Sitting at the long, empty table, our sleepy eyes scanned the endless menu for something to fill our eager, noisy stomachs. We sip repeatedly at our coffee, hoping it will work its magic sooner than later. The day is just beginning for us.
Last night was a dream — a picturesque wedding of two people we love dearly, set in a wooded sanctuary of towering trees and glistening lights. Our laughs and chuckles bubble up as we recount how he danced like a maniac, how she said those heartfelt words, how the father laughed and cried as he held his daughter, dressed in white, and they danced with so much love, meaning, and honor. So many came to celebrate, our endless sea of precious people. So many laughed and smiled, bellies and hearts full of contentment that only drinks, donuts, and delightful times can bring. These are the days we will miss someday. This is the magic of our family, beloved more than we know.
Today, we ventured up to Novato for some comfort breakfast recovery. I dig into my delicious Rib Eye Dip, paired wonderfully with parmesan truffle fries. We are repeatedly visited by a friendly waitress, who fills all orders perfectly and with a smile. Today, as we recover our strength, this food tastes like heaven. We thankfully inhale each bite, ever thankful for the chance to regather our thoughts, our energy, and our excitement for tonight — another wedding awaits us.
The space between two weddings is a strange one. We first tried the exercise last year over Memorial Day Weekend, when more loved ones tied the knot. My wife and I are blessed with many friends from many different walks of life: a rich life experience, but one that will make you playfully role your eyes as you iron two dress shirts instead of one.
Wrinkles aside, the space is certainly more precious than burdensome. When others come down from the high of the night before, we smile, expectant for another party, another chance to dress up, be together, and celebrate those we love. On our way to Tomales, CA, my wife and I count all the weddings we have attended together since we have been a couple (16, not including our own of course). Without cell reception, we sing along to one of the same four songs she always has saved on her phone. Nothing can replace these moments together, the memories shaped by a perfect cocktail of love, boredom, and an empty road.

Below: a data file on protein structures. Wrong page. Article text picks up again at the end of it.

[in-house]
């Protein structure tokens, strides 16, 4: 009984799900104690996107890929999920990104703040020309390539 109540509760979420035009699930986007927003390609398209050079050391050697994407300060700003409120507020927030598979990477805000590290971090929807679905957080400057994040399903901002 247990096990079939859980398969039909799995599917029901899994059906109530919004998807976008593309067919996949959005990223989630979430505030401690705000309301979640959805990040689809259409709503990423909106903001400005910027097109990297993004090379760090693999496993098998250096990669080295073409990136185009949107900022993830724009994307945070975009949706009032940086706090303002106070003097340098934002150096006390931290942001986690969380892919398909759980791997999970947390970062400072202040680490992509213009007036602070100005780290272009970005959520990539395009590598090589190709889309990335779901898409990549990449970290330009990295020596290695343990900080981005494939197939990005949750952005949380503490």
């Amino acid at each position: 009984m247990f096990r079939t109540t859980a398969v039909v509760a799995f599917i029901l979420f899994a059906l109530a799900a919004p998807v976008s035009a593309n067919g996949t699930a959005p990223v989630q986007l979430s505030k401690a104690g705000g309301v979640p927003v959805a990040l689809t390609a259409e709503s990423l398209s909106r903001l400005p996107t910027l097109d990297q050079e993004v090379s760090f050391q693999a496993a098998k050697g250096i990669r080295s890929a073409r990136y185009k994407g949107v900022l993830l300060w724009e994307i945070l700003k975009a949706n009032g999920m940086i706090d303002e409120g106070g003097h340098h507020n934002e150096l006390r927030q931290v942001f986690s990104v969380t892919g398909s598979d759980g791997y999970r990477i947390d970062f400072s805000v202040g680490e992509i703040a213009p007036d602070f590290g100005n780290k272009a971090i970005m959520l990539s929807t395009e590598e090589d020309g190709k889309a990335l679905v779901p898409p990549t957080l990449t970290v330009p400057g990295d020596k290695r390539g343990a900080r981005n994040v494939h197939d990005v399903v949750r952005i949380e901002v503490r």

Sitting with my wife and some old, old friends, we enjoy a table and a view in the side yard of Tomales Town Hall, recounting wedding number two as the reception rages on inside. The ceremony was idyllic: chairs set up under the shade of a sturdy, outreaching tree, covering the guests as the bride and groom exchanged promises of love, unceasing support, and deep friendship. Family and friends came from far and wide to support through laughter and tears of joy, memory, and gratitude. Seeing friends and their parents brought the warmth of nostalgia — I wonder if parents think of these days, over a decade down the road, as they continually open their homes for high school study sessions, which stretch into video game sessions, which stretch into conversations, which stretch into dawn and a quick ride home to get in bed before parents awaken. The years have stretched as well, and those sunrises are still resting fondly on the mantle of my heart. How did we ever grow to be so finely dressed, so proud of one another?
We watch the sun set over California’s soft, golden rolling hills, which cradle a breathtaking gradient of pinks, purples, and blues. Off to another party: two more beloved friends are leaving this week, and we need to see them, once more, before they journey elsewhere.
All of these people, all of them so wonderful to us. The privilege of enjoying them in this beautiful place we call home overwhelms me at times, especially times like these, when the backdrop, the landscape, the affection, and the memory contain too much feeling to put into words. When eyes brim with tears as our hearts dance with two newly wedded couples, who look into one another’s eyes with the unshakable gaze of hope, relief, and uncontainable elation. When we sing in the car as the sun sets, tinting the world around us in rose. When we can’t believe that we are actually saying goodbye, for real this time. Overwhelmed, in the best of ways, by the people, places, and things of this tainted, hard, and beautiful life.